Protesters demonstrate against corruption in Luanda
By Stephen Eisenhammer
LUANDA (Reuters) - A front page complains that the city traffic lights do not work, audiences laugh a little louder at risky political gags, and a policeman admits mistakes were made. After decades of iron rule in Angola, there are signs of a softer touch.
For sure, institutions from public media to the courts remain weak and the state almost all-powerful, but President João Lourenço appears to be easing the grip held by his predecessor Jose Eduardo dos Santos, who governed for 38 years including nearly three decades of civil war.
Since taking over last September, Lourenço has promised to revive an economy battered by lower oil prices and tackle corruption. He also said he would nurture civil liberties.
Greater transparency in what was one of Africa's most secretive states could help restore investor confidence in the continent's second largest crude producer.
Lourenço is already being tested.
On a recent Saturday in a poor and polluted corner of Luanda, around 70 men took to the streets, waving placards and chanting for the removal of a local government chief. Just 8 months ago, this would have been unthinkable.
"Now with the new government there is a certain margin, a certain liberty and we are using that to make ourselves heard," said Denilson Alexandre, a 26-year-old accountancy student.
State news organisations covered the demonstration without labelling protesters dangerous delinquents.
National papers increasingly write about the lack of medication in hospitals or functioning traffic lights in Luanda.
State television and radio invite guests from opposition parties to discuss policy.
In a recent radio debate, callers lambasted a police commander as he repeatedly apologised for the heavy-handed tactics of the past and guaranteed the force was working to correct errors.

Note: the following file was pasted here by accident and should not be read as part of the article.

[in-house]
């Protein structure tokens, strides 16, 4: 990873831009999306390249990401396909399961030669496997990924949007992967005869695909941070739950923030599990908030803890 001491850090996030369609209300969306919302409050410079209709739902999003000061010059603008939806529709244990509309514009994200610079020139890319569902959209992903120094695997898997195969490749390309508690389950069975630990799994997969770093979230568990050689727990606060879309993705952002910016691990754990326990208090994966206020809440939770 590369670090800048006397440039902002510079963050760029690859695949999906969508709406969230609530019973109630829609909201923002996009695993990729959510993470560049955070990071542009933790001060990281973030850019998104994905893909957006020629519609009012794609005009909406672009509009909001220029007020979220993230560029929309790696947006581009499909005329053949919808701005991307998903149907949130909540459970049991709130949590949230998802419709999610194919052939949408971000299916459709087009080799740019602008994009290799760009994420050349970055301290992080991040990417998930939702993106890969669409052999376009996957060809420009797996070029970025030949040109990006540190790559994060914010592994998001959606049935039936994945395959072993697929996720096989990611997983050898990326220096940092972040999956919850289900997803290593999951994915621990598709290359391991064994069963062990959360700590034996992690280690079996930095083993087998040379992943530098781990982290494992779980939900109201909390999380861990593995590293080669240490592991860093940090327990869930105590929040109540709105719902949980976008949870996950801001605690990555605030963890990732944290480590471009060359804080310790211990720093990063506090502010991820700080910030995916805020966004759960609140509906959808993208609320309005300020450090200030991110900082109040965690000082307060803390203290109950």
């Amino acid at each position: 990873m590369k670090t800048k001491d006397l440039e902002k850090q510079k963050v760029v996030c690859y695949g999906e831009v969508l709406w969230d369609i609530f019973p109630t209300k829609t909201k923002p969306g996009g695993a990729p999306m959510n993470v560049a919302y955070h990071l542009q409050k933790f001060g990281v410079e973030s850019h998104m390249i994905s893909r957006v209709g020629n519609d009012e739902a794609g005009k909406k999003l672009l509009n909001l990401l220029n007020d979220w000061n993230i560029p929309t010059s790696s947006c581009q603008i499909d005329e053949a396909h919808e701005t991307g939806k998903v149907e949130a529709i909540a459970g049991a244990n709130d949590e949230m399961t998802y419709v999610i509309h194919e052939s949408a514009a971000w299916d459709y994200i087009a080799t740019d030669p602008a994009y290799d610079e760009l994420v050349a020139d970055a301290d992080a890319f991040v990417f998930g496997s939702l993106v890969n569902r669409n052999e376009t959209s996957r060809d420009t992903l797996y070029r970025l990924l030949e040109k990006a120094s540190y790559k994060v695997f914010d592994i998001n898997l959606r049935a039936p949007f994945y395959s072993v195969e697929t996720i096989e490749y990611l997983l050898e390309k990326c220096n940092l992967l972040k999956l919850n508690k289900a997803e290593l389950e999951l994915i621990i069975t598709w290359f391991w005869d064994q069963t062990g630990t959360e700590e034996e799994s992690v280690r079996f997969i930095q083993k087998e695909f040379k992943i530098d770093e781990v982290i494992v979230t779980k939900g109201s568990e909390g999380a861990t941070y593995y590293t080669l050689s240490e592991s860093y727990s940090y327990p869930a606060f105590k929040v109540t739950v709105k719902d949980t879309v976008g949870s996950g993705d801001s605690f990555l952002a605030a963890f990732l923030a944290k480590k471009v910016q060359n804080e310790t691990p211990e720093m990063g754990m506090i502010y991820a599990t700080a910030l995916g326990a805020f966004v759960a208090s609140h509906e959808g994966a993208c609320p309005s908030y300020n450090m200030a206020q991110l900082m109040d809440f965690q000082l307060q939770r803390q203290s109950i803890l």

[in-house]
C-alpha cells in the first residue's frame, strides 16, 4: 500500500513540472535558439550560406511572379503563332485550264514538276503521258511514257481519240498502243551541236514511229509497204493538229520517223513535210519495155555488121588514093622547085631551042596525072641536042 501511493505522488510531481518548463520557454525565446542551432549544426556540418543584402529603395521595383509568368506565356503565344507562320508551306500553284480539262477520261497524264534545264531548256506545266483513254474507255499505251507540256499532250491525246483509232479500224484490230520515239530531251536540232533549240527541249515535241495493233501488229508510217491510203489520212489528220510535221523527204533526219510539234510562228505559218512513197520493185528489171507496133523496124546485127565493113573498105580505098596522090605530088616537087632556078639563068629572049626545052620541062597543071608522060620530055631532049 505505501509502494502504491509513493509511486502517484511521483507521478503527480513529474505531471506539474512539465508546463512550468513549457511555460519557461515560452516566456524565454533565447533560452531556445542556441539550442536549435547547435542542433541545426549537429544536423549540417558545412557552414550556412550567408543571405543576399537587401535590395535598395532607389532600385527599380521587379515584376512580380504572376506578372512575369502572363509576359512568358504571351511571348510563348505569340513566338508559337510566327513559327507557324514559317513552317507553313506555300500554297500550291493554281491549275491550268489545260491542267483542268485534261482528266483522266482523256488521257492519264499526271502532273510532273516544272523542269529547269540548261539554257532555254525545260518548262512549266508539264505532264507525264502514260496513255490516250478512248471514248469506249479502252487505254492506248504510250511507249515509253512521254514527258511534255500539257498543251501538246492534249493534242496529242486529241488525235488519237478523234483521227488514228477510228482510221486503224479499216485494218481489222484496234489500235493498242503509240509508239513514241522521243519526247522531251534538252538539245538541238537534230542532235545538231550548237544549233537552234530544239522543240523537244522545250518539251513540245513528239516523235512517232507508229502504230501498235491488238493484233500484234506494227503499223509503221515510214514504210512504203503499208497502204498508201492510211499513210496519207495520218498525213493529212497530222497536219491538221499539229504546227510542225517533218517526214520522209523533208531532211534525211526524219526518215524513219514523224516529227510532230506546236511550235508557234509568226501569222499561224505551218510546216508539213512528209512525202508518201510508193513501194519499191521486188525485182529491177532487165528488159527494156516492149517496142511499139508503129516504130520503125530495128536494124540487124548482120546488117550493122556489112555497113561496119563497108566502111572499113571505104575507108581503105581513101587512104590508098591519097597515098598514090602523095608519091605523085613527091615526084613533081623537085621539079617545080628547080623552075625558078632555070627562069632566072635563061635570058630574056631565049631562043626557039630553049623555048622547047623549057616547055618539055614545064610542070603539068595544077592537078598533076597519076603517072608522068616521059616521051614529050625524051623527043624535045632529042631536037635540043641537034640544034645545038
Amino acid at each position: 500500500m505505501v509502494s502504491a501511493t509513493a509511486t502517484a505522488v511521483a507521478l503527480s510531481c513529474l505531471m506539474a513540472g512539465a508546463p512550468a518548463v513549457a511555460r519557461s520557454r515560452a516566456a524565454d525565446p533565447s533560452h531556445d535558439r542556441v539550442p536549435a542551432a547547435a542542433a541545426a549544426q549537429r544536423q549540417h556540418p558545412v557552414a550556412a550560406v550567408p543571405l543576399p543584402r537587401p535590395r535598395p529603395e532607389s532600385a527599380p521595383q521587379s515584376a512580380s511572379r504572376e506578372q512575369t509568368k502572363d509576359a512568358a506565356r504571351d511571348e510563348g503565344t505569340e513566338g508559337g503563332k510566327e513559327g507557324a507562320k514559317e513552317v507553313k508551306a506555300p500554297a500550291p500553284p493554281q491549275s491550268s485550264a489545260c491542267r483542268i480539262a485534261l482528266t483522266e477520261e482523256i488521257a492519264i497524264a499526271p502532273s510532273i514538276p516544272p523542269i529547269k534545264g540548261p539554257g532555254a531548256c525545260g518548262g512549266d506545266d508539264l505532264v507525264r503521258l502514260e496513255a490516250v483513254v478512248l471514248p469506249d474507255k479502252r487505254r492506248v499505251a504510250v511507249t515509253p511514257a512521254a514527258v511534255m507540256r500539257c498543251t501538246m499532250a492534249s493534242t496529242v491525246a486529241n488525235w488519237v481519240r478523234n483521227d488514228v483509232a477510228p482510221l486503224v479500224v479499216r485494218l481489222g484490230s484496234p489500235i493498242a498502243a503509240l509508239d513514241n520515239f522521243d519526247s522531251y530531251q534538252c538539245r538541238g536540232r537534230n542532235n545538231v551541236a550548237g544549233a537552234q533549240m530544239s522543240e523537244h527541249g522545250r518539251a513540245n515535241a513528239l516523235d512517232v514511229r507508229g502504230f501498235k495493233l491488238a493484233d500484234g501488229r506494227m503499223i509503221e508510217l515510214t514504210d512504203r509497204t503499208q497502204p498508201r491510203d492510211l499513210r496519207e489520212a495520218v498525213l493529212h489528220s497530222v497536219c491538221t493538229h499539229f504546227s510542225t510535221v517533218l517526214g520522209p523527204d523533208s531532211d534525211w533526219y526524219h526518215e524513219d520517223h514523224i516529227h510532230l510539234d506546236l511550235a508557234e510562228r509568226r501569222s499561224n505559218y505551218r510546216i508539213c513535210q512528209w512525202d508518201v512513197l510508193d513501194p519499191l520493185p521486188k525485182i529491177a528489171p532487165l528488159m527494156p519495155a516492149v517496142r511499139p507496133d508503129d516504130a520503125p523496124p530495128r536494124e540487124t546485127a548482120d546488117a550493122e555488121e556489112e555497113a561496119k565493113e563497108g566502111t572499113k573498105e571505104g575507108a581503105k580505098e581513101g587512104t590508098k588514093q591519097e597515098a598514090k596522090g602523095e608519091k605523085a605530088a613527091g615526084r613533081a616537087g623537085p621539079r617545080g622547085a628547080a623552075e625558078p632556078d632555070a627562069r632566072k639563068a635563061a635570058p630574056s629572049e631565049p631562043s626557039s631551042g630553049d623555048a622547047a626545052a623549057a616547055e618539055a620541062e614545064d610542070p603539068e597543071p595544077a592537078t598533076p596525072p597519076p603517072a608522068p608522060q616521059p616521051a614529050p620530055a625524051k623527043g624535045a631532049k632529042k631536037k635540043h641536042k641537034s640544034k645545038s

"We want our public media to actually serve the public, and not the government," Social Communications Minister João Melo told Reuters.
For Melo the opening is not just right, it is also vital for the ruling MPLA party to regain relevance and reverse haemorrhaging support.
The party may have governed Angola uninterruptedly since independence from Portugal in 1975, but since regular elections were introduced in 2008 its share of the vote has tumbled from 82 percent to 61 percent – though the opposition contests those results.
So far, Lourenço's popularity has soared.
Isabel dos Santos, the daughter of the former president, has been sacked as chair of the state oil company Sonangol and her half-brother Jose Filomeno dos Santos has been charged for attempted fraud.
But critics wonder if openness will continue if anti-government criticism mounts or once Lourenço secures the party presidency, a position still held by dos Santos.
"The press is freer, but there's no guarantee it will stay this way," said Teixeira Candido, head of Angola's journalist union, explaining the president still appoints the board of state media organizations.
The president also remains seemingly beyond criticism.
When his convoy hit a 13-year-old girl in the province of Cabinda in November, far from causing a scandal, local media applauded Lourenço for organising her transfer to a private clinic in Luanda.
"Adolescent crashes into government caravan," read the headline on state news agency Angop.
Minister Melo accepts there is still much work to do. He hopes to see state media entirely independent and said the government would seek to change laws, such as against insulting public officials, used to prosecute journalists and activists.
"It's all just window dressing," said Rafael Marques, an activist and journalist currently on trial for allegedly insulting the former prosecutor general with a story about an illegal land grab.
"Why don’t the stories dig into who’s to blame for the traffic lights not working, or for the hospitals having no medication? Why aren’t people being sacked?" he asked.
“It’s not because the journalists aren’t intelligent enough, I know them… It’s manipulation - period.”
Angolans do, however, seem to view their government and president with less fear, making Tiago Costa's work as a stand-up that little bit easier.
"I’m still making the same political jokes, but people are happier to laugh than they were before,” he said. “They’ve stopped being afraid.”
At the protest in Luanda, receding fear is palpable.
“We will keep pushing for more,” Alexandre said. "We’ll be back every month until we see change.”